It’s been a while since I wrote a blog. I’ve been busy with family things and a small additional foot surgery. I’m fine. I’ve been spending a lot of time with my mother as she was recovering from a leg ulcer that almost put her in the hospital and she had many, many follow up appointments. That, and her elderly dog had cancer surgery…he’s fine as well. Plus, birthdays and some necessary home plumbing issues.

So, things have been rather busy. But one day while at my mom’s I was reading the letters column in her newspaper. And I happened to read something that I thought you all may find heartening.

Legally, things in this area as far as prosecuting priests has been held up by the diocese not releasing records of the accused priests. This prompted a member of the congregation, a cradle Catholic and church-going bishop-appreciating, non-clergy victim, to speak out against the church publicly. This is not right, she said. If you have nothing to hide, then release your records. And if there is something to the accusations, then punish the bad priests. What is wrong with you people?

Or words to that effect. In any case, this person brought to light that the congregation sees what is going on. And the congregation is getting sick of the church not handling things in an open and direct manner. That is encouraging. Because this is causing non-survivors to question things and to begin to step away from a church it feels no longer can be trusted.

They don’t make it easy, though. It’s not easy, any of it. It’s so tempting to curl up into a ball under the covers with your remote in your hand and a bag of chips or an entire chocolate cake…or whatever it is you reach for when you realize once again that your half empty glass is not going to refill itself.

Today, I’d like to talk about how we are affected by situations and the other people in our lives. And more importantly, how we handle those triggers.

I think we have all had people in our lives who have not liked us, and we don’t know why. I used to work with a woman who had to walk through my office to get to her office and she would walk in with lunch that she had ordered for everyone…everyone but me…and then she would call people…who had to walk through my office…to come and get their lunch. I mentioned to her that I would be interested in ordering lunch too, and she kind of acknowledged that…and then did the same thing the next day.

It can make things awkward when people use group tactics to isolate a person to get their feelings across. It is particularly difficult when you have to be in contact with that person through family or at work. It can also bring out feelings buried inside. We may feel exposed and vulnerable. Someone has found out that we’re not as good as we thought we were pretending to be. Or we may feel angry and not quite sure how to go about expressing that feeling for fear of making things worse for yourself. Or if you are like me, you are non-confrontational and don’t ask uncomfortable questions.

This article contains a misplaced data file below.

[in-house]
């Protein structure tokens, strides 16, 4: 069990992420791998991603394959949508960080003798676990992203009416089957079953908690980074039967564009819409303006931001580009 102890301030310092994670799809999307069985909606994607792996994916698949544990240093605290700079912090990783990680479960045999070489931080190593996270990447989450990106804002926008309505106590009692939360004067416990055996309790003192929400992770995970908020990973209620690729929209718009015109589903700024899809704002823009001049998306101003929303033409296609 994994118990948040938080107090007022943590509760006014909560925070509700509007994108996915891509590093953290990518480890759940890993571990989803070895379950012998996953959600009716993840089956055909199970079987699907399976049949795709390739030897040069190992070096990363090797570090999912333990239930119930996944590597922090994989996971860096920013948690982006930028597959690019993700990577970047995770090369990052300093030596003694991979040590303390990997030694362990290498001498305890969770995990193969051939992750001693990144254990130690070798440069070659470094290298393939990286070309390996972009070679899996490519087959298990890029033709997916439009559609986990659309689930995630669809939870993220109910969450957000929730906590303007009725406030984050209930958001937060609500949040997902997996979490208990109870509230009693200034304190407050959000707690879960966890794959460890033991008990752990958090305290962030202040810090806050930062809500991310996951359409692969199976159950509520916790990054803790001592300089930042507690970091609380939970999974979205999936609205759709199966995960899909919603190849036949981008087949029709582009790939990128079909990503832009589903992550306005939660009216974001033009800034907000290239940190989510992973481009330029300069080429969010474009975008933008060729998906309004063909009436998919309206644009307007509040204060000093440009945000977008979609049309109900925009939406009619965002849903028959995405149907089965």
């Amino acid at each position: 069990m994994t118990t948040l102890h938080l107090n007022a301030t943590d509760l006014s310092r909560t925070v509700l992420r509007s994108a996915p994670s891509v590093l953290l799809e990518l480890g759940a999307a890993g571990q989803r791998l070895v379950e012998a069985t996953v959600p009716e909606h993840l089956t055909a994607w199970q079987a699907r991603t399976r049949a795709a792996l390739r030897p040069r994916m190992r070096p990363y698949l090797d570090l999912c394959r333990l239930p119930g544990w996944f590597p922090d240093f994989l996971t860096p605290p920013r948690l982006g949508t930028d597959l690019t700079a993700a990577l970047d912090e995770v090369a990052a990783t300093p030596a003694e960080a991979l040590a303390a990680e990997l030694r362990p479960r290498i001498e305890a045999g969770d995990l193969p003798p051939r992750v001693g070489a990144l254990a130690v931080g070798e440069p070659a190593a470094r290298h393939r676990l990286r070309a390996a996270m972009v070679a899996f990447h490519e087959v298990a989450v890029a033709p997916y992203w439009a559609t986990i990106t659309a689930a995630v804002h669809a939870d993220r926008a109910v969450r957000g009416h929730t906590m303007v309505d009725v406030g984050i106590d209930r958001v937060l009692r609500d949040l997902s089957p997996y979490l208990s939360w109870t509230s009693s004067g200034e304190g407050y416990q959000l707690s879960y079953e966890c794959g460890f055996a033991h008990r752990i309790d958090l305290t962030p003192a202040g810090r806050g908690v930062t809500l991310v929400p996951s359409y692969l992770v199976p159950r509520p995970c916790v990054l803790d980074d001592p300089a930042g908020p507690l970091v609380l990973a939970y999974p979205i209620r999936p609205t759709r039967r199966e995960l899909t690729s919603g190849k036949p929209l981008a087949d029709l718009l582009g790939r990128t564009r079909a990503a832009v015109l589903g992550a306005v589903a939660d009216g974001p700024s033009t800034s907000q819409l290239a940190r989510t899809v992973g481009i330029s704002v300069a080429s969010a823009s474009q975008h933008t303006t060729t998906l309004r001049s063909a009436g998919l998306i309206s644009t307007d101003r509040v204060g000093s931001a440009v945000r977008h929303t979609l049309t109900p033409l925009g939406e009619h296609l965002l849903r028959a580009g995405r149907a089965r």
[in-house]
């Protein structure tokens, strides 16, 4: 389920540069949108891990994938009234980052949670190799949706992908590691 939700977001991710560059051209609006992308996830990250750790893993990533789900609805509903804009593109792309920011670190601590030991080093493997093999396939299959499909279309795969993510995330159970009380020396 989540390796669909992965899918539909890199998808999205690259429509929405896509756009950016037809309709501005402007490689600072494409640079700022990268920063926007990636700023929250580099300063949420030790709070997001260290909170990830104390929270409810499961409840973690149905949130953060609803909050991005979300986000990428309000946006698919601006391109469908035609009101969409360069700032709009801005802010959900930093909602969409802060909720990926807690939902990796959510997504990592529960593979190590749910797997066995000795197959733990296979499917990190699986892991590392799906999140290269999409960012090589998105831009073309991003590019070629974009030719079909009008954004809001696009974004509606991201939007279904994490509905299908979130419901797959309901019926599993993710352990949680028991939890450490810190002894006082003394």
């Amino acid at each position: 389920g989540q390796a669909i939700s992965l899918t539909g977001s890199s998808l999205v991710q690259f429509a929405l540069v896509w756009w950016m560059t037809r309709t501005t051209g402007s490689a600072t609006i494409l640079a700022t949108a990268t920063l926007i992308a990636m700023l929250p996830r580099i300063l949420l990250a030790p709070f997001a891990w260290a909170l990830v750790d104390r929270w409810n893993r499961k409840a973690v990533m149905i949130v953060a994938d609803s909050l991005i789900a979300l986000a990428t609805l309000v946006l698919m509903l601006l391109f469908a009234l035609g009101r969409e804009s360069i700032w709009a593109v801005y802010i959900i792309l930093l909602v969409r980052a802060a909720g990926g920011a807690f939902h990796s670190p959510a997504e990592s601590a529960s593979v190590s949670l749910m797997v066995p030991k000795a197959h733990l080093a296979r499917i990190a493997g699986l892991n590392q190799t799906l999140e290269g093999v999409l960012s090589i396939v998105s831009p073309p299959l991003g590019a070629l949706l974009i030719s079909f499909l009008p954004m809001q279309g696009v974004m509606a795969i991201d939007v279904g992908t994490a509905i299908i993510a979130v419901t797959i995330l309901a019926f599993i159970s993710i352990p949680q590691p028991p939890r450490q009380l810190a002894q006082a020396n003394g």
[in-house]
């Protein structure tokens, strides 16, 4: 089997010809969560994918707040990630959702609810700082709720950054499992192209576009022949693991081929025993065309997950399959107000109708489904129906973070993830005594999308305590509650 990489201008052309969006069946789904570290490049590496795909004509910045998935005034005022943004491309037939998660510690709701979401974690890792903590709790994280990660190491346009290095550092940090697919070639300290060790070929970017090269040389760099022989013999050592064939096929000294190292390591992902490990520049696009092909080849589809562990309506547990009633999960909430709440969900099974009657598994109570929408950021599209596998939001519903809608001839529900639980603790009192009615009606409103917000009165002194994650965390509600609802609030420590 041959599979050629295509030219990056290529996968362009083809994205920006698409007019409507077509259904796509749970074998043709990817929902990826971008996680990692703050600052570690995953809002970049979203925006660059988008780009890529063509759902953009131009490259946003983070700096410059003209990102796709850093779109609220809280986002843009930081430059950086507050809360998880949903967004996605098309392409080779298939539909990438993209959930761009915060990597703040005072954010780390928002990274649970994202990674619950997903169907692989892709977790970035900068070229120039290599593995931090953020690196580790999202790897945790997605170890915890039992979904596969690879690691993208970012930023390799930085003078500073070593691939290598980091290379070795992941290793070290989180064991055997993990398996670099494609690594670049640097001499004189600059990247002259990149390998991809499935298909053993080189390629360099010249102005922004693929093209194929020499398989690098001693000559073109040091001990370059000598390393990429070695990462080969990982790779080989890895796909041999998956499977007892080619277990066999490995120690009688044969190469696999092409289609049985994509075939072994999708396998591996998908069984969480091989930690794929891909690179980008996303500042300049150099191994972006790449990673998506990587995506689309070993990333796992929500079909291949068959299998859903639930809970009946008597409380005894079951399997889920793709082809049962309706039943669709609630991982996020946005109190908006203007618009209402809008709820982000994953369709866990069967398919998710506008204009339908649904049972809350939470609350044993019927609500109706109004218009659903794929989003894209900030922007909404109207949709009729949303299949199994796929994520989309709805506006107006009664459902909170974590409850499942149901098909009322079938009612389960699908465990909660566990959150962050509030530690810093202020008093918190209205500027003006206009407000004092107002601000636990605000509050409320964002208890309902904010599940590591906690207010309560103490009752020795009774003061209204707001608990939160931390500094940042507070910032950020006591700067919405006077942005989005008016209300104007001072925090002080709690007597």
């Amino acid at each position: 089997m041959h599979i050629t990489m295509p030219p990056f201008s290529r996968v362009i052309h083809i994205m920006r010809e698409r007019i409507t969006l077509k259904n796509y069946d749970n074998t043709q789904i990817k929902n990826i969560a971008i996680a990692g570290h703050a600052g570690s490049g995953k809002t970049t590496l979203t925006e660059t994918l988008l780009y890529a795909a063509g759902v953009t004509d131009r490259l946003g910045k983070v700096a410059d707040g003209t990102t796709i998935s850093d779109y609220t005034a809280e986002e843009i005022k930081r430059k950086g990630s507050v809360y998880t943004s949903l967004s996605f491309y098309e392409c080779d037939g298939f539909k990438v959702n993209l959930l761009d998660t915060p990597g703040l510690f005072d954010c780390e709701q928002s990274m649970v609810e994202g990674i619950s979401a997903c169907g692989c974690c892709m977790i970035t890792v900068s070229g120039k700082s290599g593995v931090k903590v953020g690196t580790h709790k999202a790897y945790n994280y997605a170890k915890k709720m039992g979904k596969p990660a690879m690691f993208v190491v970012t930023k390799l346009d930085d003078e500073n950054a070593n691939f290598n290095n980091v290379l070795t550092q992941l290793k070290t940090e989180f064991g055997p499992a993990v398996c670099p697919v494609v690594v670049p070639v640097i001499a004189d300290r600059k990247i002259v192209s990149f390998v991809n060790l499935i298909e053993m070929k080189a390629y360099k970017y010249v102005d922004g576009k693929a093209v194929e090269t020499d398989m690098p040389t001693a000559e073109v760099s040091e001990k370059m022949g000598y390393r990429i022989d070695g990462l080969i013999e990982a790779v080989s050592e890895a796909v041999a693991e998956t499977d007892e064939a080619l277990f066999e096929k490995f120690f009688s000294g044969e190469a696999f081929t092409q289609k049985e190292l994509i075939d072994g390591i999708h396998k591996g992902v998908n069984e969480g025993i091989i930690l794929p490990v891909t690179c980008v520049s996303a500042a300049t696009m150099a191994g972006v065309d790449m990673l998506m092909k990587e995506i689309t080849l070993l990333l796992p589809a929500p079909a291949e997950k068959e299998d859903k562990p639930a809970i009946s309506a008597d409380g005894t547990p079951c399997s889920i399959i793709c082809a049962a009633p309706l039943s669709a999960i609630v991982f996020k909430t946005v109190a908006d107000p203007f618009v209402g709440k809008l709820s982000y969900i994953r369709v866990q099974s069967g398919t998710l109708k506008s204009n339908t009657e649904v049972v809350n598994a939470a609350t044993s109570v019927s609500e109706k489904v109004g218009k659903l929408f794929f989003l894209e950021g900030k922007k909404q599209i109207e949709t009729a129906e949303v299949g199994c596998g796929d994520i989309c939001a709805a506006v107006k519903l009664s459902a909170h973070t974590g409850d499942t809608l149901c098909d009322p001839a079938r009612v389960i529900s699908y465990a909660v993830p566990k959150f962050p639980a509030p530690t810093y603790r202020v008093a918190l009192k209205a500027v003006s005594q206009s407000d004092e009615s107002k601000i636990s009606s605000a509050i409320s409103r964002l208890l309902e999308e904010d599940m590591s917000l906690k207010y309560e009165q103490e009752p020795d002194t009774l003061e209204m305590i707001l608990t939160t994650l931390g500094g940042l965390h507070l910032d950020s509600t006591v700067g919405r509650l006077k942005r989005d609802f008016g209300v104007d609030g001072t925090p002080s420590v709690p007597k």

Or perhaps you have felt rejected by someone. That never feels good. Or you write something, and someone gives you only one star and you begin to wonder if what you are doing makes a difference to anyone. Because that little voice has been nestled there inside of your brain for ages just waiting for a chance to speak up.

There are always flip sides, remember. For every time you have felt rejected or bullied by someone, there is someone who appreciates you and who you are.

For instance, my ex-husband used to tell me that I was “too nice”. That was meant as an insult. On the other hand, one of my co-workers told me that I was one of the nicest people she had ever met. Both people were saying the same thing, but it was meant differently.

At work, I had been praised by a supervisor for defusing a difficult situation with a patient, told by another person that I was kind and sensitive when I was covering for the patient rep, had another boss tell me I was a diplomat when working with people….and then had another boss tell me the same thing as an insult. And yet another supervisor said I was a bleeding heart.

My point is that as humans, and as sensitive humans, we tend to care what people think about us. It feels so good to get a compliment, and so bad to be insulted. But the thing is, we are still the same person. It is the other person who is seeing what they choose to see in us. I’ve read that what we think we know about someone is only a tiny bit of who they are. And that someone who knew you when you were 16 does not really know the person you are now at whatever age you may happen to be and whatever experiences you have gone through that have changed you.